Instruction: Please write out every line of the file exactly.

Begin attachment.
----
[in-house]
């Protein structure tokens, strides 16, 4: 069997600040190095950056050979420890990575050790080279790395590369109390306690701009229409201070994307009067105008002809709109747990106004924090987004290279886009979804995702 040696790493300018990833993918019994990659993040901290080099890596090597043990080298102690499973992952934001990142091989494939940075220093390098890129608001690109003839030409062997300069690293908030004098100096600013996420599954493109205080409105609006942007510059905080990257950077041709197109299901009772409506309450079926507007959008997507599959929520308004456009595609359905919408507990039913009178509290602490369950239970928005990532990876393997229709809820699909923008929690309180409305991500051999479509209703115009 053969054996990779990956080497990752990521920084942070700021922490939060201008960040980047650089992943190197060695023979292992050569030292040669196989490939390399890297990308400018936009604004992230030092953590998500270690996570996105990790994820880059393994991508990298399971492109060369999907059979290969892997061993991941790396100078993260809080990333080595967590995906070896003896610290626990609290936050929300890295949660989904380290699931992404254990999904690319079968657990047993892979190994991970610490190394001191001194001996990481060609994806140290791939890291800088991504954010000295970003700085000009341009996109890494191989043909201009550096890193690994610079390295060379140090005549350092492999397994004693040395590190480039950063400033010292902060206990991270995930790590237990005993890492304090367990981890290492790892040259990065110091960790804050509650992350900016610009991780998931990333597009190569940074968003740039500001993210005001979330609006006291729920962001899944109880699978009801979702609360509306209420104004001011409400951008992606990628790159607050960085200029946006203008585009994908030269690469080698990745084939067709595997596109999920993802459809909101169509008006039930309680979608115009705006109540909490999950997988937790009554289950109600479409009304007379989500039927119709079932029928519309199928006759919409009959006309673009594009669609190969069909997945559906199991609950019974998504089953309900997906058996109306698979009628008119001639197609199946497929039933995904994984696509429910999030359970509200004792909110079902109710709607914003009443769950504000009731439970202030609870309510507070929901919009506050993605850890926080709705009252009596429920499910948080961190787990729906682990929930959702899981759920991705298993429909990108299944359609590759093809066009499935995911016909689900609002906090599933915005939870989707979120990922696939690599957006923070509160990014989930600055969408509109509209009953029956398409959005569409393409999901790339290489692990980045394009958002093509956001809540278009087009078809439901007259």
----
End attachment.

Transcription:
[in-house]
């Protein structure tokens, strides 16, 4: 069997600040190095950056050979420890990575050790080279790395590369109390306690701009229409201070994307009067105008002809709109747990106004924090987004290279886009979804995702 040696790493300018990833993918019994990659993040901290080099890596090597043990080298102690499973992952934001990142091989494939940075220093390098890129608001690109003839030409062997300069690293908030004098100096600013996420599954493109205080409105609006942007510059905080990257950077041709197109299901009772409506309450079926507007959008997507599959929520308004456009595609359905919408507990039913009178509290602490369950239970928005990532990876393997229709809820699909923008929690309180409305991500051999479509209703115009 053969054996990779990956080497990752990521920084942070700021922490939060201008960040980047650089992943190197060695023979292992050569030292040669196989490939390399890297990308400018936009604004992230030092953590998500270690996570996105990790994820880059393994991508990298399971492109060369999907059979290969892997061993991941790396100078993260809080990333080595967590995906070896003896610290626990609290936050929300890295949660989904380290699931992404254990999904690319079968657990047993892979190994991970610490190394001191001194001996990481060609994806140290791939890291800088991504954010000295970003700085000009341009996109890494191989043909201009550096890193690994610079390295060379140090005549350092492999397994004693040395590190480039950063400033010292902060206990991270995930790590237990005993890492304090367990981890290492790892040259990065110091960790804050509650992350900016610009991780998931990333597009190569940074968003740039500001993210005001979330609006006291729920962001899944109880699978009801979702609360509306209420104004001011409400951008992606990628790159607050960085200029946006203008585009994908030269690469080698990745084939067709595997596109999920993802459809909101169509008006039930309680979608115009705006109540909490999950997988937790009554289950109600479409009304007379989500039927119709079932029928519309199928006759919409009959006309673009594009669609190969069909997945559906199991609950019974998504089953309900997906058996109306698979009628008119001639197609199946497929039933995904994984696509429910999030359970509200004792909110079902109710709607914003009443769950504000009731439970202030609870309510507070929901919009506050993605850890926080709705009252009596429920499910948080961190787990729906682990929930959702899981759920991705298993429909990108299944359609590759093809066009499935995911016909689900609002906090599933915005939870989707979120990922696939690599957006923070509160990014989930600055969408509109509209009953029956398409959005569409393409999901790339290489692990980045394009958002093509956001809540278009087009078809439901007259």